CHO-M3 cells were seeded into 96-well black plates at 50,000 cells/well in minimum essential medium supplemented with 10% newborn calf serum for approximately 24 h. Cells were loaded in HBSS without phenol red containing 0.1% (w/v) bovine serum albumin, 20 mM HEPES, 2 μM Fluo-4 acetoxymethyl ester, 0.25 mM probenecid, and 100 μM brilliant black before the addition of antagonists at various time intervals. Methacholine was added at an EC80 concentration, and changes in calcium concentration were monitored by using a fluorometric image plate reader (Molecular Devices, Sunnyvale, CA).
Rat Tracheal Strip.
Brown Norway rat tracheal strips containing four cartilaginous rings were cut. Each segment was opened longitudinally, opposite to the smooth muscle band, and set up for recording isotonic tension in 10-ml organ baths containing modified Krebs' solution (118 mM NaCl, 4.8 mM KCl, 1.2 mM MgSO4, 2.5 mM CaCl2, 1.2,M KH2PO4, 25 mM NaHCO3, and 11 mM glucose) at 37°C bubbled with 95% O2/5% CO2. Resting tension was maintained at 1g. After a stabilization period of 1 h, during which time the tissues were repeatedly washed, 30 μM bethanechol was added to the bath. Once the contraction stabilized, a single concentration of either NVA237 or tiotropium was added to the bath, and the tension was monitored for up to 120 min.
Because the amount of radioactivity varied slightly for each experiment (<5%), data are shown graphically as the mean ± S.D. for individual representative experiments; all values reported are mean ± S.E.M. for the indicated number of experiments. All experiments were analyzed by either linear or nonlinear regression using Prism 4.0 (GraphPad Software Inc., San Diego, CA). Competition displacement binding data were fitted to sigmoidal (variable slope) curves by using a four-parameter logistic equation:
IC50 values obtained from the inhibition curves were converted to Ki values by using the method of Cheng and Prusoff (1973). Calcium and tracheal strip data were fitted to a one-phase exponential decay function, from which t1/2 values were obtained.
[3H]NMS association data were simultaneously fitted to eq. 2 by using GraphPad Prism. kon and koff were shared across the data set so that a single value for each was derived from the whole family of curves. where kobs = [radioligand] × kon + koff; Y = specific binding (cpm); Ymax = maximal specific binding and X = time.
Association and dissociation rates for unlabeled antagonists were calculated by using the equations described previously by Motulsky and Mahan (1984): where X = time (min); Y = specific binding (cpm); k1 = kon [3H]NMS; k2 = koff [3H]NMS; L = concentration of [3H]NMS used (nM); and I = concentration of unlabeled antagonist (nM).
Fixing the above parameters allowed the following to be calculated: Bmax = total binding (cpm); k3 = association rate of unlabeled ligand (M−1 · min−1); and k4 = dissociation rate of unlabeled ligand (min−1).
The rate of antagonist binding was simulated in Prism 5 at equi-effective concentrations by using equation 2 above.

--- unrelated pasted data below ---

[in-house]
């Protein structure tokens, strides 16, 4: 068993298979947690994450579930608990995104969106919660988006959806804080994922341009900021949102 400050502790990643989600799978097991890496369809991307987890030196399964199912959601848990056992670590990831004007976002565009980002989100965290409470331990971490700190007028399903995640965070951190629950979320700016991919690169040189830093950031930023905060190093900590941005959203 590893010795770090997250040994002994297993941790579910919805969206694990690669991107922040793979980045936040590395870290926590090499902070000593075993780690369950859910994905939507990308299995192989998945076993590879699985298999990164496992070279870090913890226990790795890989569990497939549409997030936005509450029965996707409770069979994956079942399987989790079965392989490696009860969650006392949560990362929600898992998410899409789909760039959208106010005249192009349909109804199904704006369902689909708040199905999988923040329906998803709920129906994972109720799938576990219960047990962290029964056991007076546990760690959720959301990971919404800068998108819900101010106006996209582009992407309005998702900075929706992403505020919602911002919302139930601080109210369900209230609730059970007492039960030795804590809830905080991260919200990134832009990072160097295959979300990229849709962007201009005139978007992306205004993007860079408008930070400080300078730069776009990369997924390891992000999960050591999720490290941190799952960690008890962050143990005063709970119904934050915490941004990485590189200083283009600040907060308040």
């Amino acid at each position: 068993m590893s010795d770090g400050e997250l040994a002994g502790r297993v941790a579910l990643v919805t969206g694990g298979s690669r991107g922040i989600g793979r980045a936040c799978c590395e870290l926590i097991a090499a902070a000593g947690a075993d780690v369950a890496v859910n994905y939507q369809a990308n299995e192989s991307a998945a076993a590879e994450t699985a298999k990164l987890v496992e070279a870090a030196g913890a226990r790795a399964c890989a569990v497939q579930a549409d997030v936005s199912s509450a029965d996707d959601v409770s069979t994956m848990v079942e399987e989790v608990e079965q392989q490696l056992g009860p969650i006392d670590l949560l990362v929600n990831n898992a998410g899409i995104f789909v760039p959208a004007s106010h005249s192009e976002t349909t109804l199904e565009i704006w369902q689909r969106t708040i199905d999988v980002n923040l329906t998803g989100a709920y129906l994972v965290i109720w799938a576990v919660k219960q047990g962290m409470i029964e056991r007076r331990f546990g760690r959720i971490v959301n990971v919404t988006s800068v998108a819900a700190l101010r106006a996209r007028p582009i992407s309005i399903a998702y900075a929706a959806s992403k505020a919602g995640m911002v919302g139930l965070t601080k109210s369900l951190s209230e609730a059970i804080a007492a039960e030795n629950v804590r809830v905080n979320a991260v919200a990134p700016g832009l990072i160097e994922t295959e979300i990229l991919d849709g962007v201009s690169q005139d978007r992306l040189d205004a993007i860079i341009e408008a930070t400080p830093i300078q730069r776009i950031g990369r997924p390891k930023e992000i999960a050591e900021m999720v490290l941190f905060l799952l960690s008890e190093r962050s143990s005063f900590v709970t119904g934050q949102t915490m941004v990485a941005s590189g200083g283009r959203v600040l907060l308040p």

Dissociation simulations were performed in Prism 5 by using the following equation: where X = time; Y = binding, usually total (constrain NS to 0.0 if specific); Y0 = Y at time 0, in units of Y; NS = binding at very long times, in units of Y; and K = rate constant in inverse units of X. The half-life is 0.69/K.
Determination of the Kinetic Parameters of NVA237 and Tiotropium at M3 Receptors under Physiological and Nonphysiological Conditions of Sodium Ion Concentration and Temperature
To calculate the kinetic parameters (kon and koff) of tiotropium and NVA237, we have used the equations of Motulsky and Mahan (1984) that describe the binding between two ligands, one labeled (here using [3H]NMS) and one unlabeled, competing for the same receptor site. To successfully perform this type of analysis, the kinetic parameters of [3H]NMS itself had to be determined, which was achieved through construction of a family of association kinetic curves by using a range of [3H]NMS concentrations. Each association curve was monitored over time until equilibrium was achieved, and the data were subsequently globally fitted to eq. 2 to derive a single best-fit estimate for the kon and koff of [3H]NMS (data not shown).
Figure 1 shows the kinetic competition curves for NVA237 and tiotropium under nonphysiological (A) and physiological (B) conditions, respectively. These antagonists were assayed at three different concentrations to make sure that each ligand displayed competitive and reversible binding. The binding of [3H]NMS influences the effect the competing ligand is having on the free receptor population (Hulme and Birdsall, 1992). When the radioligand dissociates more quickly than the competing ligand (k2 > k4), the immediate [3H]NMS binding remains unaffected by the presence of competitor. Figure 1A shows that at early time points [3H]NMS binding to muscarinic receptors exceeds equilibrium; its subsequent fall to equilibrium is related to the dissociation rate of the unlabeled competitor.